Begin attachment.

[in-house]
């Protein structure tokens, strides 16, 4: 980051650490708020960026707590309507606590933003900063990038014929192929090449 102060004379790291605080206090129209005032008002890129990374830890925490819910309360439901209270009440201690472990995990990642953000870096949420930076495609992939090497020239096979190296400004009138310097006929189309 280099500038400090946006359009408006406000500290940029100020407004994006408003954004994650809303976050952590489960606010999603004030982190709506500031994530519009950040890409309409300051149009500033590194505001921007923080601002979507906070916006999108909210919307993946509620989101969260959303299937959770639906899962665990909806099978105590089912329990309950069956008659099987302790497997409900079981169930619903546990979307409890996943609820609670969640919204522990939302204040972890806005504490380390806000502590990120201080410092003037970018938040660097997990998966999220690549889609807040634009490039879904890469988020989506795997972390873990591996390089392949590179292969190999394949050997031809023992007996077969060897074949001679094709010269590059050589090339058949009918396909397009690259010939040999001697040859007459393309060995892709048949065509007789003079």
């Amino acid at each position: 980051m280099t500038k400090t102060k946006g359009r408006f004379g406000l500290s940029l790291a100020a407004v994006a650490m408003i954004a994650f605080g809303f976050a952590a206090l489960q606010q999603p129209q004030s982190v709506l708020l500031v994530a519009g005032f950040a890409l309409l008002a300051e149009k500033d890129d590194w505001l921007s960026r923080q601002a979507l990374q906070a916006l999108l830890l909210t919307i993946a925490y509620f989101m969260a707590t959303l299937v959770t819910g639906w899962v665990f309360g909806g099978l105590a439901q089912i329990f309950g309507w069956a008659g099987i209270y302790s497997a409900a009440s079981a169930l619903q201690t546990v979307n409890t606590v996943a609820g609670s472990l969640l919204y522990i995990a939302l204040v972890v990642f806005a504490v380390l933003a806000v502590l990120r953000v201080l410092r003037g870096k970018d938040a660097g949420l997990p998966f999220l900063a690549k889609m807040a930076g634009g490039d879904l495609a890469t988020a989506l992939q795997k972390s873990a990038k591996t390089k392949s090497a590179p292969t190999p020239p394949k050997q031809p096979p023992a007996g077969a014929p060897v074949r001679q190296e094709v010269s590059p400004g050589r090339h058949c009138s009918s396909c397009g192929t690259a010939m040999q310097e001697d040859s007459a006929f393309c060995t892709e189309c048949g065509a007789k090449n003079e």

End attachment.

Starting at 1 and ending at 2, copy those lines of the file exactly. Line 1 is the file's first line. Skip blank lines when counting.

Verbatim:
[in-house]
């Protein structure tokens, strides 16, 4: 980051650490708020960026707590309507606590933003900063990038014929192929090449 102060004379790291605080206090129209005032008002890129990374830890925490819910309360439901209270009440201690472990995990990642953000870096949420930076495609992939090497020239096979190296400004009138310097006929189309 280099500038400090946006359009408006406000500290940029100020407004994006408003954004994650809303976050952590489960606010999603004030982190709506500031994530519009950040890409309409300051149009500033590194505001921007923080601002979507906070916006999108909210919307993946509620989101969260959303299937959770639906899962665990909806099978105590089912329990309950069956008659099987302790497997409900079981169930619903546990979307409890996943609820609670969640919204522990939302204040972890806005504490380390806000502590990120201080410092003037970018938040660097997990998966999220690549889609807040634009490039879904890469988020989506795997972390873990591996390089392949590179292969190999394949050997031809023992007996077969060897074949001679094709010269590059050589090339058949009918396909397009690259010939040999001697040859007459393309060995892709048949065509007789003079």